|Red reflex test (Bruckner test)||Equal red reflexes when viewed through ophthalmoscope; can also detect cataracts and tumors|
|Photoscreening (multiple categories)||Photoscreening||A trained observer evaluates images of corneal light reflexes from a calibrated camera; binocular; can assess ocular alignment, media opacity, and visual acuity|
|Autorefraction (automated visual acuity test)||Autorefractive screening||Estimates refractive error using an automated device; monocular; does not assess ocular alignment|
The USPSTF did not find adequate evidence to determine the optimal screening interval in children aged 3 to 5 years.
Treatment depends on the specific condition and includes correction of any underlying refractive error with the use of corrective lenses, occlusion therapy for amblyopia (e.g., eye patching, atropine eye drops, or Bangerter occlusion foils), or surgical interventions for some causes of refractory strabismus.
SUGGESTIONS FOR PRACTICE REGARDING THE I STATEMENT
Potential Preventable Burden. Untreated amblyopia is not likely to spontaneously resolve.1,16,17 Treatment efficacy decreases with age, with a risk of irreversible vision loss.1,18–20 Untreated vision abnormalities can result in short- and long-term physical and psychological harms, such as accidents and injuries, experiencing bullying behaviors, poor visual motor skills, depression and anxiety, poor self-esteem, and problems at school and work.21–25
Current Practice. Vision screening is routinely offered in most primary care settings. Screening rates among children aged 3 years are approximately 40% and increase with age.1,26 One survey reported that 3% of pediatricians began vision screening at age 6 months.1,27 Typical components of vision screening include assessments of visual acuity and strabismus. Younger children (< 3 years) are often unable to cooperate with some of the clinical screening tests performed in clinical practice, such as visual acuity testing, which may result in false-positive results. Some clinical practice guidelines now recommend using handheld autorefractors and photoscreeners as alternative approaches to screening in children 6 months and older because of improved child cooperation and improved accuracy.1,28 One potential disadvantage of using some types of photoscreeners is the need for external interpretation of screening results. Children with positive findings should be referred for a complete eye examination to confirm the presence of vision abnormalities and for further treatment.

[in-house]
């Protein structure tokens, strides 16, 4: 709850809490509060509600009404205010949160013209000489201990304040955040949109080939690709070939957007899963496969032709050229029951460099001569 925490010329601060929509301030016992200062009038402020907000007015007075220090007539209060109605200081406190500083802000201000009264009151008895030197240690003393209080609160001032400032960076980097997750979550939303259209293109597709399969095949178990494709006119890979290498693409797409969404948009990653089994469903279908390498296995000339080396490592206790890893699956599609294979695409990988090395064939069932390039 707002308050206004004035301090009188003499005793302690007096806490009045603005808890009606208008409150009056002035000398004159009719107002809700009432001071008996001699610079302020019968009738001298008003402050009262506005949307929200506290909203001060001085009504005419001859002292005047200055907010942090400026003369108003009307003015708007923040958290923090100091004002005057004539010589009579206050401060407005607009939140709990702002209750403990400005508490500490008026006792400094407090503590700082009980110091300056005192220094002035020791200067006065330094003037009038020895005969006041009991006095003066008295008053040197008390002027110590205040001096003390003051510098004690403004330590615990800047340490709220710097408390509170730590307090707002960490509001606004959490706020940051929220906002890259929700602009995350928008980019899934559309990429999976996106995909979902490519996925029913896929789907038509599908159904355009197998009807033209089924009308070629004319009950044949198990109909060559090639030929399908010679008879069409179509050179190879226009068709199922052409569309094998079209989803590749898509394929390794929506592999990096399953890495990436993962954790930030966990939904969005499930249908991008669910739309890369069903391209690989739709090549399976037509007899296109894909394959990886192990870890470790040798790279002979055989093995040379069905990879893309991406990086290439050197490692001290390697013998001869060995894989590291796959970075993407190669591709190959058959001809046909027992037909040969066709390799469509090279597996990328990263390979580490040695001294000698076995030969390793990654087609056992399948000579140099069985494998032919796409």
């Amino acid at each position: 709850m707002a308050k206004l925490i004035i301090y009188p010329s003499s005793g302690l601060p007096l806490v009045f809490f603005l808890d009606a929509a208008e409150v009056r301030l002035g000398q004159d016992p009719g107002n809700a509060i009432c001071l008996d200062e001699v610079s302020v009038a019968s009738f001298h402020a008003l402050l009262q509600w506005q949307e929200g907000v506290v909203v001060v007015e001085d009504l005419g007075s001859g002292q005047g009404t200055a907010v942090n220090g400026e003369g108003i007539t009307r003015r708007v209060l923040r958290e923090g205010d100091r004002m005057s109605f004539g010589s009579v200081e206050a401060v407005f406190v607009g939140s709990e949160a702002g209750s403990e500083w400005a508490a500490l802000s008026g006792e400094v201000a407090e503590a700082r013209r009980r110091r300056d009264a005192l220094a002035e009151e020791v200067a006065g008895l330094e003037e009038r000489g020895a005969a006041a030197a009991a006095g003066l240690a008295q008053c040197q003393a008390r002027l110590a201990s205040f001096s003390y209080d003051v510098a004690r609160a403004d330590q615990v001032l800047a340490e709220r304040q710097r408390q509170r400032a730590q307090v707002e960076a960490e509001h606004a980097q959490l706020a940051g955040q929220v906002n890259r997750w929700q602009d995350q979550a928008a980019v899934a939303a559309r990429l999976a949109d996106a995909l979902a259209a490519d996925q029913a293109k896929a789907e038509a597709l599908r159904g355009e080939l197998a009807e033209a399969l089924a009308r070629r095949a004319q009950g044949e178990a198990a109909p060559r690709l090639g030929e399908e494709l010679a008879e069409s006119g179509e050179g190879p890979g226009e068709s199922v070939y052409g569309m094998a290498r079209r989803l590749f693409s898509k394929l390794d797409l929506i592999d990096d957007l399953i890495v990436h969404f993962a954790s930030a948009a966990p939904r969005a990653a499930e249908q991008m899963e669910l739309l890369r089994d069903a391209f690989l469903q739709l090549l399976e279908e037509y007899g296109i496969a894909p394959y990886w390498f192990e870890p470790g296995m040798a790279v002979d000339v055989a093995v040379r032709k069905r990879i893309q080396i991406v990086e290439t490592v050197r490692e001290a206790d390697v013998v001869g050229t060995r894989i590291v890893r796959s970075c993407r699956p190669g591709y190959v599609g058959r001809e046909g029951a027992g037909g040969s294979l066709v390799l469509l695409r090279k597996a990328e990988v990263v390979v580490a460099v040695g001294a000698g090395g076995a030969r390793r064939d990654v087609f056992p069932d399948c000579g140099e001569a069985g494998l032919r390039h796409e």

This recommendation statement was first published in JAMA. 2017;318(9):836–844.
The “Other Considerations,” “Discussion,” “Recommendations of Others,” and “Update of Previous Recommendation” sections of this recommendation statement are available at https://www.uspreventiveservicestaskforce.org/Page/Document/UpdateSummaryFinal/vision-in-children-ages-6-months-to-5-years-screening.
The USPSTF recommendations are independent of the U.S. government. They do not represent the views of the Agency for Healthcare Research and Quality, the U.S. Department of Health and Human Services, or the U.S. Public Health Service.